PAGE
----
Architectural historian and archaeologist of middle eastern churches. Vogüé stemmed from the ancient aristocratic family of the Vivarais, long settled on the banks of the Ardèche river. His father was Léonce de Vogüé (1805-1877), a French bureaucrat, and his mother Henriette de Machault d'Arnouville (1808-1864). His ancestors had been participants in the Third Crusade. His initial interest was in science and he early trained in mathematics. He mastered Greek, Latin, Phoenician, Syriac and Hebrew. As a young man he worked in the diplomatic service in Petrograd, Russia in 1850. He resigned in 1853 to make his first trip to he middle east, though it was his second in 1854 and particularly the return to Jerusalem that convinced him to study the churches there. These Crusader churches and their art immediately caught his imagination. Vogüé discovered that a twelfth-century crusader Itinerarium could still be used to navigate Jerusalem. He set about collecting documents and carefully studying the urban landscape. In 1860 he published his results--he was still only thirty--as his most important book, Les églises de la Terre Sainte. The book was the first systematic account of churches from the Constantinian age to the Crusader time period. He provided his own drawings to accompany the book. In 1861 he and the epigrapher William Henry Waddington (1826-1894) and the architect Edmond-Clément-Marie-Louise Duthoit (1837-1889) traveled to Cyprus, commissioned by the historian Joseph-Ernest Renan (1823-1892), to systematically document large-scale excavations on the island. Vogüé and Waddington moved to Syria and Jerusalem in 1862, resulting in Vogüé's 1864 study of the Temple of Jerusalem. Waddington left in 1862, but Vogüé remained with Duthoit, researching in central Syria and Hawrān. His three-volume Syrie centrale was published from this research beginning in 1865. Vogüé became a free member of the Académie des Inscriptions et Belles-Lettres in 1868. He assisted in the volumes of the Corpus inscriptionum semiticarum. After another visit to Palestine in 1869, he returned to the diplomatic corps as ambassador in Constantinople in 1871 and later Vienna (1875-1879). When the changes in the French government forced his retirement, Vogüé devoted himself to archives and writing family histories of his clan and Vogüé castle. In 1901 Vogüé was elected a member of the Académie Française. His final trip to Jerusalem was made in 1911 when he was 82. He published a small and nostalgic book Jerusalem hier et aujourd'hui of his fifty year experiences after the trip. Vogüé's three main areas of research were churches of what is today Israel, churches of Syria, and Semitic inscriptions. He traced the Eastern influences in the work of middle eastern artisans working for the barbarian kings in early medieval Europe after the Islamic iconoclasm of the seventh century. He worked to disprove the notion, prevalent at his time, that Romanesque and Gothic styles were middle-eastern in origin. Vogüé mixed a strong Christian conviction, French patriotism and sense of family history into his research. Yet his research remains important for the many monuments he recorded which were destroyed or irrevocably changed. Les églises de la Terre Sainte followed a logical pattern of history, written from Crusader guidebooks, careful measurements of the monuments, and a description and analysis of their important art work. He concluded it with primary accounts of Jerusalem and a discussion of Crusader coins. Henry Fairfield Osborn mentions him as part of a group of scholars, including Austen Henry Layard, Heinrich Schliemann and Arthur J. Evans who inspired later scholars in this field, such as Howard C. Butler. His work was highly praised by Salomon Reinach and Camille Enlart.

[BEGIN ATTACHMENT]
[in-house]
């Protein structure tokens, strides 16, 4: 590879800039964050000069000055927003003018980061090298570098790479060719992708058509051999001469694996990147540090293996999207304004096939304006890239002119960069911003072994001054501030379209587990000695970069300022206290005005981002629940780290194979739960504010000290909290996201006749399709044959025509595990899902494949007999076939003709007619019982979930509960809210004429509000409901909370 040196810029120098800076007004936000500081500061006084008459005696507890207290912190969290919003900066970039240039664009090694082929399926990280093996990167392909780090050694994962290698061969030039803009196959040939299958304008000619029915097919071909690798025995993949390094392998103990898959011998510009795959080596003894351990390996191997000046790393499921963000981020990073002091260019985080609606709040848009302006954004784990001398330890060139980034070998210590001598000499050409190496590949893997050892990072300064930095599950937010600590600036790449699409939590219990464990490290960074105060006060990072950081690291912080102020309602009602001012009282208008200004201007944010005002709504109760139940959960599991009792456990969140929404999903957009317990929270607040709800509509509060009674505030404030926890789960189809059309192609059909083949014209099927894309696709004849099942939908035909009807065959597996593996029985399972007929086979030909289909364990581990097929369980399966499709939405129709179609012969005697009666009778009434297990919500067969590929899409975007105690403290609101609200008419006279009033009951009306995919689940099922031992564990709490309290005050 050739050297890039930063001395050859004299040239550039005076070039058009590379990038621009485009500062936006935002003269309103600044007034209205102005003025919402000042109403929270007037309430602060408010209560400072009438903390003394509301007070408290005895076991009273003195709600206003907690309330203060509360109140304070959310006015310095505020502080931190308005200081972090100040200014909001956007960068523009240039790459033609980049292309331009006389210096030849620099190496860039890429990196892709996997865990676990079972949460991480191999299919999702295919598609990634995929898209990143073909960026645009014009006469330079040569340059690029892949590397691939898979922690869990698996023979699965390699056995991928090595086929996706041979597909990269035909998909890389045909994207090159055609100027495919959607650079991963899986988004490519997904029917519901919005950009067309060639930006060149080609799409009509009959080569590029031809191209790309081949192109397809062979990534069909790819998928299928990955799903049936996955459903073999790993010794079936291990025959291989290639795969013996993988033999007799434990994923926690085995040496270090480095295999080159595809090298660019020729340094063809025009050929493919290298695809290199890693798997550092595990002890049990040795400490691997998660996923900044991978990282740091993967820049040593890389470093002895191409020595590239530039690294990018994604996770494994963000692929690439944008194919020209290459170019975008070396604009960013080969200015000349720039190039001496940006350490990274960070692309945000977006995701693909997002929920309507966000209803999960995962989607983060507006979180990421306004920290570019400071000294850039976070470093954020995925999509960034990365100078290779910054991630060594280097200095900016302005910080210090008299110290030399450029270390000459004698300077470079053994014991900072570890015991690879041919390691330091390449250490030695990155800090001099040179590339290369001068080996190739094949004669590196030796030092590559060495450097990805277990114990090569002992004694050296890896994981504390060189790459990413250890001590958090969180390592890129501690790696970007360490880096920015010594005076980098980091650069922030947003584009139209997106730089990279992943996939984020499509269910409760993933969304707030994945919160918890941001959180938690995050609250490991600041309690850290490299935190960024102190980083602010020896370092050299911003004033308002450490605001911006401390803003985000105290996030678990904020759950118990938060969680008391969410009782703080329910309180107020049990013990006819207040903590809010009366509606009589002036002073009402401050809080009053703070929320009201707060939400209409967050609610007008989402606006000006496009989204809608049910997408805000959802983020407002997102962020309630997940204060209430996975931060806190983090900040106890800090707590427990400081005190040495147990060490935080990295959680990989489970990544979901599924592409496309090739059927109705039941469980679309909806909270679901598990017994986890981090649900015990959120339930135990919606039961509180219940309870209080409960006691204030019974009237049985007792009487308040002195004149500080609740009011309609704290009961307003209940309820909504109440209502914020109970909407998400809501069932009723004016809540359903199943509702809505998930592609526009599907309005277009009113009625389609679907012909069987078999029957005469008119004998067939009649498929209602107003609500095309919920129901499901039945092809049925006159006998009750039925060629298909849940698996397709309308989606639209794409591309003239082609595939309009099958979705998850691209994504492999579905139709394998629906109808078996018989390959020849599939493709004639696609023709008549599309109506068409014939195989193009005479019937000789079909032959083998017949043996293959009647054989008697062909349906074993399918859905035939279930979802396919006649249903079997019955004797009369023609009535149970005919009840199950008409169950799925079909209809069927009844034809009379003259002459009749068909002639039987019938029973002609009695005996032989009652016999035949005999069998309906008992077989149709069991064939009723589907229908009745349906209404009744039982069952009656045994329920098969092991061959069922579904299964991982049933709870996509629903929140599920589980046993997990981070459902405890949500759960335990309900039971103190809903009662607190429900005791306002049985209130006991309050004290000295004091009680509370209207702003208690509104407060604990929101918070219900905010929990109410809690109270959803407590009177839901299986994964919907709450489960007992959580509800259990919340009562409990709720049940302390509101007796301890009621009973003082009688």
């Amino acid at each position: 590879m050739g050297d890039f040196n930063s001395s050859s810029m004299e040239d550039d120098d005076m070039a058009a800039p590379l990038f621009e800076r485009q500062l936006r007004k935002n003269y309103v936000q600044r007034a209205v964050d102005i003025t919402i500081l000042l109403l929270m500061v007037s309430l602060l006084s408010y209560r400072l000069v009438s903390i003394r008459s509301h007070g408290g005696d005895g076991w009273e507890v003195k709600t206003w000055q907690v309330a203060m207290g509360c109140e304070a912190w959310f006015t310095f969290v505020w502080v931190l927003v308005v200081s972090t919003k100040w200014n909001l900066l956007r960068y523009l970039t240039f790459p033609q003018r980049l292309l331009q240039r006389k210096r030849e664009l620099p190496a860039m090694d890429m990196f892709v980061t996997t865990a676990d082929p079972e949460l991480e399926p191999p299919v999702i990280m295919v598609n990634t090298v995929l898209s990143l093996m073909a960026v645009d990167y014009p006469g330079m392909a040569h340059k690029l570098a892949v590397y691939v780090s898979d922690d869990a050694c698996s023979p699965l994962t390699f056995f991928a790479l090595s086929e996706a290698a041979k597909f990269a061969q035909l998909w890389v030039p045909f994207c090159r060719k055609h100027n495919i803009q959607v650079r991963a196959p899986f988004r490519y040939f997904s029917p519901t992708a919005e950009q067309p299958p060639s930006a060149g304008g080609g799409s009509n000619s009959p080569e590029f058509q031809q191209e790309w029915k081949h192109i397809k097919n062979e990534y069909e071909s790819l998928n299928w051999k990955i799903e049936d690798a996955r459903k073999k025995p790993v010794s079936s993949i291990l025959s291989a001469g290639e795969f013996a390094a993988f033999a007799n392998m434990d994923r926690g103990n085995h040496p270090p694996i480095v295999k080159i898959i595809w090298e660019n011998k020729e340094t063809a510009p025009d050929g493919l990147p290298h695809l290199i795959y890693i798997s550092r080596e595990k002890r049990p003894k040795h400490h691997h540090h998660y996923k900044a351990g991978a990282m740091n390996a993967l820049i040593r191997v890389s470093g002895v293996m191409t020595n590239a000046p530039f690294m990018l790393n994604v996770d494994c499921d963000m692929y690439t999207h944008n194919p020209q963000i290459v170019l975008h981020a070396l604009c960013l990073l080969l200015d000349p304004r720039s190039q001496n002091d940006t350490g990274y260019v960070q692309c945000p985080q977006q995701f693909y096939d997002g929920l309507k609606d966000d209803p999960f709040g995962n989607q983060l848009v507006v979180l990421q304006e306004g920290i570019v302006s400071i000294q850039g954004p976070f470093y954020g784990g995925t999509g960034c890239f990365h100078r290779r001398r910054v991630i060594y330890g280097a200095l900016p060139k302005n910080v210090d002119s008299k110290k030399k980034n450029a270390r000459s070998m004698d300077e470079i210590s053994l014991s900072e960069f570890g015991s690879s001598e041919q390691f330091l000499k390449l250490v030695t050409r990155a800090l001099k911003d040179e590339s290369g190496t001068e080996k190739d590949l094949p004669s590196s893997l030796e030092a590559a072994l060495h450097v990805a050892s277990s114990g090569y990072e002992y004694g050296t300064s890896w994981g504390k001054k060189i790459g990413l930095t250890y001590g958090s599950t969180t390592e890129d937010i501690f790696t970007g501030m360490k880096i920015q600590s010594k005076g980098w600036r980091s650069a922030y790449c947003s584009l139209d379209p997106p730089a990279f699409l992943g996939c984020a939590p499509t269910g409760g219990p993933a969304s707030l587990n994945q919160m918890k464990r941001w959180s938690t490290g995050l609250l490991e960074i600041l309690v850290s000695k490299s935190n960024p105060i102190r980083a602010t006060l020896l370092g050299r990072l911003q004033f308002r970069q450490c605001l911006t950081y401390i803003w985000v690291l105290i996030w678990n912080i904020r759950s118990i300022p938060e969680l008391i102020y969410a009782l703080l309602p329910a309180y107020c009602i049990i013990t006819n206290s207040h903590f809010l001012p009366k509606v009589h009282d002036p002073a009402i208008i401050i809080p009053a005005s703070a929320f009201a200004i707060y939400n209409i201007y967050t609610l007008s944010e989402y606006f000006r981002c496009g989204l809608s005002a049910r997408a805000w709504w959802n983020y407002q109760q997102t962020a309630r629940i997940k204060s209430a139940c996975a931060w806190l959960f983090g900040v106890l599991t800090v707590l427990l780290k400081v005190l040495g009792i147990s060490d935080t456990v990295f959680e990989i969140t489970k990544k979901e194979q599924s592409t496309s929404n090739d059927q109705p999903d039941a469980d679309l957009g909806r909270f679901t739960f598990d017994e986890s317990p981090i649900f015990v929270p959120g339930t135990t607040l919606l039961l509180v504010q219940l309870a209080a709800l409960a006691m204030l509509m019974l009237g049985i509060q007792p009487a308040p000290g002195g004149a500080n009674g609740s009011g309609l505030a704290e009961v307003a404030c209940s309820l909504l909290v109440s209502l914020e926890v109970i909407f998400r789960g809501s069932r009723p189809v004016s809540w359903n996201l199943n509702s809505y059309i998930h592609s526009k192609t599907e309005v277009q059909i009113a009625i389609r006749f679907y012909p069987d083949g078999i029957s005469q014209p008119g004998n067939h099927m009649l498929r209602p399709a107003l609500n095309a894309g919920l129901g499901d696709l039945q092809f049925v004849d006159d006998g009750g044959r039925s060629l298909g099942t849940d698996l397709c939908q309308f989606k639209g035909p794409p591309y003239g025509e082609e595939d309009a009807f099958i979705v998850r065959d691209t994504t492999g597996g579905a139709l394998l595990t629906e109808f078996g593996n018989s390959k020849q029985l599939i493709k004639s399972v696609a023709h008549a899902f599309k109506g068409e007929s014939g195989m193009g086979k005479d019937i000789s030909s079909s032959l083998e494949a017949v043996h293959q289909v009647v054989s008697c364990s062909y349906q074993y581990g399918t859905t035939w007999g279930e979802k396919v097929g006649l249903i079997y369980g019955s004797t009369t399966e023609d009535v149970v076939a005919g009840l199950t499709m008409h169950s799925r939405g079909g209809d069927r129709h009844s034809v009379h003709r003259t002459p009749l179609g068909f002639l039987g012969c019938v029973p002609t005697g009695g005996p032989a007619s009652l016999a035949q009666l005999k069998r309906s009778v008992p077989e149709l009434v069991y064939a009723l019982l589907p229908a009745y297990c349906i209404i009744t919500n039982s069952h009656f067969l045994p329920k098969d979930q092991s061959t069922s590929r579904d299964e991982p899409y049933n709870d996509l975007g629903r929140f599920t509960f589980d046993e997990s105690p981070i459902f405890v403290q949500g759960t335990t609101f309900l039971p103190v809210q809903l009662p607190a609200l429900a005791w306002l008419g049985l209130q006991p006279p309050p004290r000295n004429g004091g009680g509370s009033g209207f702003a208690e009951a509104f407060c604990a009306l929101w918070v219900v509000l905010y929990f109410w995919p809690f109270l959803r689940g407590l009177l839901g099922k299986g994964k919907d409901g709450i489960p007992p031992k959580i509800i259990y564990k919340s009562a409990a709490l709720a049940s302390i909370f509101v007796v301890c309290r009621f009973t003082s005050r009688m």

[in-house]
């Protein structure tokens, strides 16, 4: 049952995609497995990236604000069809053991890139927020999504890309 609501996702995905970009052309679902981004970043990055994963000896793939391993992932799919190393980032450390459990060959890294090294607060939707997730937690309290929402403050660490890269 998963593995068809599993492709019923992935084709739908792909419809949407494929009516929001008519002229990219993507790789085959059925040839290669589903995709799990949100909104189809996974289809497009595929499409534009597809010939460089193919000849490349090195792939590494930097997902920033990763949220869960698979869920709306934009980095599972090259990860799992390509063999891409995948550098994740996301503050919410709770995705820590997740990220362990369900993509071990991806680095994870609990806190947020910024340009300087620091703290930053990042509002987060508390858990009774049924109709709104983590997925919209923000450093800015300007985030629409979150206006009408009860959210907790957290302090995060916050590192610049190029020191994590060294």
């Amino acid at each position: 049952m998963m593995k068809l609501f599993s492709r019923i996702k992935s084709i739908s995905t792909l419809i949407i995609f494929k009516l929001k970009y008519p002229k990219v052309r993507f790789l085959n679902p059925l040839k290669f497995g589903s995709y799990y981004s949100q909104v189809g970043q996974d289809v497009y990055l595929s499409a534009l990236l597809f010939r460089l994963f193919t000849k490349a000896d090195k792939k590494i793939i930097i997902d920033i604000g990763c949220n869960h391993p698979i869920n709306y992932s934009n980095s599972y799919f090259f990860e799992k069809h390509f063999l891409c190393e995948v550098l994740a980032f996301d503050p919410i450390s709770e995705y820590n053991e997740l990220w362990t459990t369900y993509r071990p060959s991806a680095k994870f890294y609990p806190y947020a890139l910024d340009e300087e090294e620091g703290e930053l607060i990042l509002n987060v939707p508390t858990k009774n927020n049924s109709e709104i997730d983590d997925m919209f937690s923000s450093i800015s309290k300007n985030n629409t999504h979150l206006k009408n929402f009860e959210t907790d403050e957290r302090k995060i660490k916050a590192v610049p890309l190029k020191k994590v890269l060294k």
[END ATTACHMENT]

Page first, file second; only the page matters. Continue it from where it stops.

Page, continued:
Vogüé, Charles-Jean-Melchior, Marquis de
Les églises de la Terre Sainte. Paris: Librairie de Victor Didron, 1860; and Neufville, Jean. Glossaire de termes techniques à l'usage des lecteurs de "la Nuit des temps." Saint-Léger-Vauban, Yonne, Zodiaque, 1965; Le Temple de Jérusalem: monographie du Haram-ech-Chérif, suivie d'un essai sur la topographie de la Ville-sainte. Paris: Noblet & Baudry, 1864, partially translated into English as, "The Hauran." in, Wilson, Charles William, ed. The Recovery of Jerusalem: A Narrative of Exploration and Discovery in the City and the Holy Land. New York: D. Appleton, 1871; Syrie centrale: architecture civile et religieuse du Ier au VIIe siècle. 3 vols. Paris: J. Baudry, 1865-1877.
Prawer, Joshua. "Preface." Les églises de la Terre Sainte. Toronto: University of Toronto Press, 1973, pp. iii-vi; Osborn, Henry Fairfield. "Howard Crosby Butler, Explorer." Impressions of Great Naturalists: Darwin, Wallace, Huxley, Leidy, Cope, Balfour, Roosevelt, and Others. 2d ed. New York: C. Scribner's Sons, 1928, p. 224.